B. Motion to Dismiss filed by Medical Defendants

1. State law claims

Defendants Stanish, Naji and Civiello raise several arguments in their motion to dismiss. They first claim that the medical professional claims raised against them should be dismissed because Funk is unable to support his claims with the required expert testimony. Without unnecessary elaboration, the motion will be granted because Funk has agreed to the dismissal of all state claims raised in the complaint against these Defendants. (Doc. No. 16, Pl.'s Opp'n Br. at 5.)

2. Statute of Limitations and Claims against Dr. Naji

Defendants next maintain that all claims raised against Dr. Naji should be dismissed because they are barred by the statute of limitations. In the complaint, Funk alleges that he was first referred to Dr. Naji for testicular pain on December 14, 2006, and diagnosed with mild trauma. He was told he needed time to heal, and was advised to return in six months if his pain persisted. He was also prescribed Motrin. The next time Funk was seen by Dr. Naji was for elbow pain on March 8, 2007. Dr. Naji diagnosed Funk as suffering from elbow tendonitis. During a routine physical on May 16, 2007, Funk complained of persisting testicular pain, and was told to return again in six to twelve months if the pain persisted. Beginning in July 2008, Funk details repeated visits to Dr. Naji over the course of the following year wherein Funk's complaints of severe testicular pain were ignored. It was during these visits that Funk alerted Dr. Naji to facts relating the pain to exertion and lifting and the need for various medical tests and a referral to a specialist.

Civil rights claims are subject to the statute of limitations for personal injury actions of the pertinent state. Thus, Pennsylvania's two year statutory period applies to these claims. See Garvin v. City of Philadelphia, 354 F.3d 215, 220 (3d Cir. 2003); Lake v. Arnold, 232 F. 3d 360, 368 (3d Cir. 2000). The limitations period begins when the plaintiff knows or had reason to know of the injury forming the basis for the federal civil rights action. Gera v. Pennsylvania, 256 F. App'x 563, 564-65 (3d Cir. 2007).

The complaint in this action was filed on March 26, 2010. As such, it is clear that the claims raised against Dr. Naji arising prior to March 26, 2008, are barred by the statute of limitations. However, the majority of claims raised with respect to Dr. Naji occurred within the applicable statutory period. Defendants argue that all claims set forth against Dr. Naji should be dismissed since Funk had concerns with medical treatment he was receiving from Dr. Naji beginning in December 2006. The Court finds Defendants' position unpersuasive. As such, only those inadequate medical claims set forth against Dr. Naji arising prior to March 26, 2008, will be dismissed on the basis of statute of limitations.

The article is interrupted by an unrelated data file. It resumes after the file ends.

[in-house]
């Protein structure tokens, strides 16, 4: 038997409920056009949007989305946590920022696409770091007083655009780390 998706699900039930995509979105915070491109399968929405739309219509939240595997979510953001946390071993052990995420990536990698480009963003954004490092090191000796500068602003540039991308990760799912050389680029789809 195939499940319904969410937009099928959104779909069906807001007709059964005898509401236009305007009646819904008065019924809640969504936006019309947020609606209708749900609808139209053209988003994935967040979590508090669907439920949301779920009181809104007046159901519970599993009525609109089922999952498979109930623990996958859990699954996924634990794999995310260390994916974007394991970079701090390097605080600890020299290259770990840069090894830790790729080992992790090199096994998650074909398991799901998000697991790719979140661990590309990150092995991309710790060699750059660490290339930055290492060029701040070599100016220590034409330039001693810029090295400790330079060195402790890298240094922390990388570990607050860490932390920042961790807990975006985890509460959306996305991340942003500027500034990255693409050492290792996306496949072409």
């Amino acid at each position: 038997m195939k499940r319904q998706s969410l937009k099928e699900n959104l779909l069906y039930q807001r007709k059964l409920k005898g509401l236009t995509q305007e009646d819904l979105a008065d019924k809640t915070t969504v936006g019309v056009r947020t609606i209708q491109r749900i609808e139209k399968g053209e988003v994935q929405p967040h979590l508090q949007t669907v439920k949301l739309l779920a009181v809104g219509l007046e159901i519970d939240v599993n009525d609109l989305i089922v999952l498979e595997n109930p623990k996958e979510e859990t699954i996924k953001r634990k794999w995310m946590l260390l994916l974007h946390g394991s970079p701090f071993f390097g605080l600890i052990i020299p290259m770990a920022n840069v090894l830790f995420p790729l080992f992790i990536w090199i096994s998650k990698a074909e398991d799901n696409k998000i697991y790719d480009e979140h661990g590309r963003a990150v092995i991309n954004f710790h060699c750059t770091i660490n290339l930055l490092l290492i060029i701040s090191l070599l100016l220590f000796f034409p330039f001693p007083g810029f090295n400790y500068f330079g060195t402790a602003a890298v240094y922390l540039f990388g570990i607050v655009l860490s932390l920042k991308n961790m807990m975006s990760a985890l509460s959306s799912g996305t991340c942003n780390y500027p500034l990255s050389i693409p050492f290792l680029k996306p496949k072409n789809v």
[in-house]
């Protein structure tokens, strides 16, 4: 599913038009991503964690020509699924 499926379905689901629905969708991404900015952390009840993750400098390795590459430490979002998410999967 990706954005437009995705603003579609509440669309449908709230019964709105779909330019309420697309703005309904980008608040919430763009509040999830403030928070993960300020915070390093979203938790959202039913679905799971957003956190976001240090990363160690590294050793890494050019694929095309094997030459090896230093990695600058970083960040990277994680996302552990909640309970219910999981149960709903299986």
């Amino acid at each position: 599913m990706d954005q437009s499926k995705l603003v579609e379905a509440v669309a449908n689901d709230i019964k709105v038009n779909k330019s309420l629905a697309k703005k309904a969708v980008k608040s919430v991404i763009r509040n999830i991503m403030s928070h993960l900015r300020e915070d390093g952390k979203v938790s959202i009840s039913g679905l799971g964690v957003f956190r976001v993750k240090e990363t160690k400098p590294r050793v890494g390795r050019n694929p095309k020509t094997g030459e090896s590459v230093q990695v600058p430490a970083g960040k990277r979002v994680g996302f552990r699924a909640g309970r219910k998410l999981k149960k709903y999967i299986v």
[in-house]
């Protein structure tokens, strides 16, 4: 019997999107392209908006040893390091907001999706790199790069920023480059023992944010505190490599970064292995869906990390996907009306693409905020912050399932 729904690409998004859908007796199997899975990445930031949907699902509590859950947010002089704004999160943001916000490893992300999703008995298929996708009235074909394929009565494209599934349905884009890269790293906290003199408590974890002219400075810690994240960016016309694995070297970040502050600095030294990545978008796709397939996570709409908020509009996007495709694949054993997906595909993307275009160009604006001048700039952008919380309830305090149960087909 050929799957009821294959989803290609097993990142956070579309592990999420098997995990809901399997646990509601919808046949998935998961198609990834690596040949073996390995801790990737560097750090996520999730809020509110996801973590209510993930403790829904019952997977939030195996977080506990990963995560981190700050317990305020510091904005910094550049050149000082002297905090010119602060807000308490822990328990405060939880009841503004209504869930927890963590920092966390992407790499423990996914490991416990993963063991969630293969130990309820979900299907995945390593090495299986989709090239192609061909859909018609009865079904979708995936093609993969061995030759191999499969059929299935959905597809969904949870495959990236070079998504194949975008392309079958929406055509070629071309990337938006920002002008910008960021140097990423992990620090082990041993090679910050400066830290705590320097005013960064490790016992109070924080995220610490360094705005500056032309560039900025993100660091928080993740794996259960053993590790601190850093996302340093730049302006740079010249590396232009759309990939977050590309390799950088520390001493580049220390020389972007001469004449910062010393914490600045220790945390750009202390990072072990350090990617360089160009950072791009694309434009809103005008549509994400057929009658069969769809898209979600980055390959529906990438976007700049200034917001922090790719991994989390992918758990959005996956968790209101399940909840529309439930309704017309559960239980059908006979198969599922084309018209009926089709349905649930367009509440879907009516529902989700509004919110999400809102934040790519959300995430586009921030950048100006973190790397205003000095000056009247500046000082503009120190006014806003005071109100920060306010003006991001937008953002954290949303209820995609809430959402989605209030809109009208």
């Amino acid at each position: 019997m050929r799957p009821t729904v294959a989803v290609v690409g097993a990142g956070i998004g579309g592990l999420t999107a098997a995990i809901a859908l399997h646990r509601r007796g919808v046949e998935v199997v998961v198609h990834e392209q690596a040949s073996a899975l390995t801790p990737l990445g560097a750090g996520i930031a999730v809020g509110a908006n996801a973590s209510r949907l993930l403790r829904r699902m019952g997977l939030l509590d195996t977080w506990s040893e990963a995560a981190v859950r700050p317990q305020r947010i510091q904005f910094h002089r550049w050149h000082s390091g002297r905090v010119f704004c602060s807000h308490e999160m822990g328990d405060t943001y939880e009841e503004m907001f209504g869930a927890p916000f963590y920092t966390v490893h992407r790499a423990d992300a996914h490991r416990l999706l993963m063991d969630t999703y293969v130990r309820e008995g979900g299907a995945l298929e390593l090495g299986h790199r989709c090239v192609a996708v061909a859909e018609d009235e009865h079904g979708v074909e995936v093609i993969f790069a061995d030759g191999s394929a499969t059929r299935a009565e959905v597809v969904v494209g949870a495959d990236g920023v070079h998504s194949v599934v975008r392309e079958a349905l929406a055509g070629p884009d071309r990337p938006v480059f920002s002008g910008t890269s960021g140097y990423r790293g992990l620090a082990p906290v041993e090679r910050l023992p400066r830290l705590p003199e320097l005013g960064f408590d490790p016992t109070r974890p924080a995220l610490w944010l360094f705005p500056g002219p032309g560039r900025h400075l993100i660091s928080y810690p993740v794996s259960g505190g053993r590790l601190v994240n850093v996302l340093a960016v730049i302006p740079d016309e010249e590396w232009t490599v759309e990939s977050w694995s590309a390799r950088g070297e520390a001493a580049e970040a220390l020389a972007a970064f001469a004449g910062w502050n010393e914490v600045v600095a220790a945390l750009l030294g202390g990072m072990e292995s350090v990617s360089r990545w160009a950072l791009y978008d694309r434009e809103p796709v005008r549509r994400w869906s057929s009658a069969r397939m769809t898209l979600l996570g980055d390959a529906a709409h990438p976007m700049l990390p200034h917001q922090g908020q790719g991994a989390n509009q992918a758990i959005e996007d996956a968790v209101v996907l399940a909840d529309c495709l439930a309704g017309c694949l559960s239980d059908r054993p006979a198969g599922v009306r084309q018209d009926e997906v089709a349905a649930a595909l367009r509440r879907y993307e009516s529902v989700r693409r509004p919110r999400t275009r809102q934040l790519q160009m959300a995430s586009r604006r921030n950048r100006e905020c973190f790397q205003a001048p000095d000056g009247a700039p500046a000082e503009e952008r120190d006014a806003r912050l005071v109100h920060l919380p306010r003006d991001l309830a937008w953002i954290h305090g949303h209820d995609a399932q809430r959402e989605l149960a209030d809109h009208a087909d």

3. Failure to exhaust claims against Dr. Stanish

Defendants next seek the dismissal of all claims against Dr. Stanish due to Funk's failure to exhaust administrative remedies as required by 42 U.S.C. § 1997e(a). This section provides as follows:

No action shall be brought with respect to prison conditions under Section 1979 of the Revised Statutes of the United States (42 U.S.C. 1983), or any other federal law, by a prisoner confined in any jail, prison, or other correctional facility until such administrative remedies as are available are exhausted.

42 U.S.C. § 1997e(a). Pursuant to 42 U.S.C. § 1997e(a), the exhaustion of available administrative remedies is mandatory. Booth v. Churner, 532 U.S. 731, 739 (2001). The "exhaustion requirement applies to all inmate suits about prison life, whether they involve general circumstances or particular episodes, and whether they allege excessive force or some other wrong." Porter v. Nussle, 534 U.S. 516, 532 (2002). A prisoner must "exhaust all available administrative remedies" regardless of whether the administrative process may provide the prisoner with the relief that he is seeking. Nyhuis v. Reno, 204 F.3d 65, 75 (3d Cir. 2000). "[I]t is beyond the power of [any] court . . . to excuse compliance with the exhaustion requirement, whether on the ground of futility, inadequacy or any other basis." Id. at 73 (citing Weinberger v. Salfi, 422 U.S. 749, 766 (1975)). The PLRA "completely precludes a futility exception to its mandatory exhaustion requirement." Id. at 71. Thus, prisoners are required to exhaust available administrative remedies prior to seeking relief pursuant to 42 U.S.C. § 1983 or any other federal law. Jones v. Bock, 549 U.S. 199, 210-11 (2007). Nevertheless, "failure to exhaust is an affirmative defense that must be pled and proven by the defendant." Brown v. Croak, 312 F.3d 109, 111 (3d Cir. 2002) (citing Ray v. Kertes, 285 F.2d 287, 295 (3d Cir. 2002)).

The PLRA mandates that a prisoner "properly" exhaust his or her administrative remedies before commencing suit in federal court. Woodford v. Ngo, 548 U.S. 81, 92 (2006). "Proper exhaustion demands compliance with an agency's deadlines and other critical procedural rules because no adjudicative system can function effectively without imposing some orderly structure on the course of its proceedings." Id. at 90-91. Such requirements "eliminate unwarranted federal-court interference with the administration of prisons, and thus seek[ ] to 'affor[d] corrections officials time and opportunity to address complaints internally before allowing the initiation of a federal case." Id. at 93 (quoting Porter, 534 U.S. at 525). Failure to comply with procedural requirements of the applicable prison's grievance system will result in a procedural default of the claim. Spruill v. Gillis, 372 F.3d 218, 227-32 (3d Cir. 2004) ("[P]rison grievance procedures supply the yardstick for measuring procedural default."). Procedural default is a question of law. Id. at 232.